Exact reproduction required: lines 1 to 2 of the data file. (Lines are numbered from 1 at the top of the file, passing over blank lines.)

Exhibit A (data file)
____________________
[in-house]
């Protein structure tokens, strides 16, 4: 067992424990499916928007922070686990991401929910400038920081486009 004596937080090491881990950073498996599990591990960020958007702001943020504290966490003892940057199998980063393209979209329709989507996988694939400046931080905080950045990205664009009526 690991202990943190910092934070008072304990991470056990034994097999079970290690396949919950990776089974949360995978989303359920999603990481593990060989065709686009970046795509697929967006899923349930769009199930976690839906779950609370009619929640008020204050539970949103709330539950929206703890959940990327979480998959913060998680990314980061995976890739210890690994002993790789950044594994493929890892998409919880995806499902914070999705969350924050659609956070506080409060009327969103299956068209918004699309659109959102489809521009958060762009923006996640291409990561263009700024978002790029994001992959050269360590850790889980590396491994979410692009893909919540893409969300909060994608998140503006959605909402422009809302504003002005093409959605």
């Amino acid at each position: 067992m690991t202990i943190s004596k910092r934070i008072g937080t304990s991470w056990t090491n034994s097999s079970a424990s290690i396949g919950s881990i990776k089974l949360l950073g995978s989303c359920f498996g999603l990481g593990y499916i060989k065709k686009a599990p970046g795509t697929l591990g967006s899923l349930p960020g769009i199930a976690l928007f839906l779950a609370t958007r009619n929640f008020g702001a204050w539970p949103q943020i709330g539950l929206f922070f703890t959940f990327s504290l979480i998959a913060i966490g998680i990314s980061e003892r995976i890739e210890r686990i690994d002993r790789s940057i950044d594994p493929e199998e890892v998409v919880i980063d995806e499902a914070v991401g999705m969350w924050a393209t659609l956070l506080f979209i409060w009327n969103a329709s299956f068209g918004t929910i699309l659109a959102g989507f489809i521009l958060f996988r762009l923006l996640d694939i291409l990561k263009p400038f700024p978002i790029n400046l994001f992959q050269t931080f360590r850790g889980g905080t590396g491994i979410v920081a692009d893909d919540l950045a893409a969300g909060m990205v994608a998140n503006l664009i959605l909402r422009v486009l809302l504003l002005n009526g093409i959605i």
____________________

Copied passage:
[in-house]
């Protein structure tokens, strides 16, 4: 067992424990499916928007922070686990991401929910400038920081486009 004596937080090491881990950073498996599990591990960020958007702001943020504290966490003892940057199998980063393209979209329709989507996988694939400046931080905080950045990205664009009526 690991202990943190910092934070008072304990991470056990034994097999079970290690396949919950990776089974949360995978989303359920999603990481593990060989065709686009970046795509697929967006899923349930769009199930976690839906779950609370009619929640008020204050539970949103709330539950929206703890959940990327979480998959913060998680990314980061995976890739210890690994002993790789950044594994493929890892998409919880995806499902914070999705969350924050659609956070506080409060009327969103299956068209918004699309659109959102489809521009958060762009923006996640291409990561263009700024978002790029994001992959050269360590850790889980590396491994979410692009893909919540893409969300909060994608998140503006959605909402422009809302504003002005093409959605």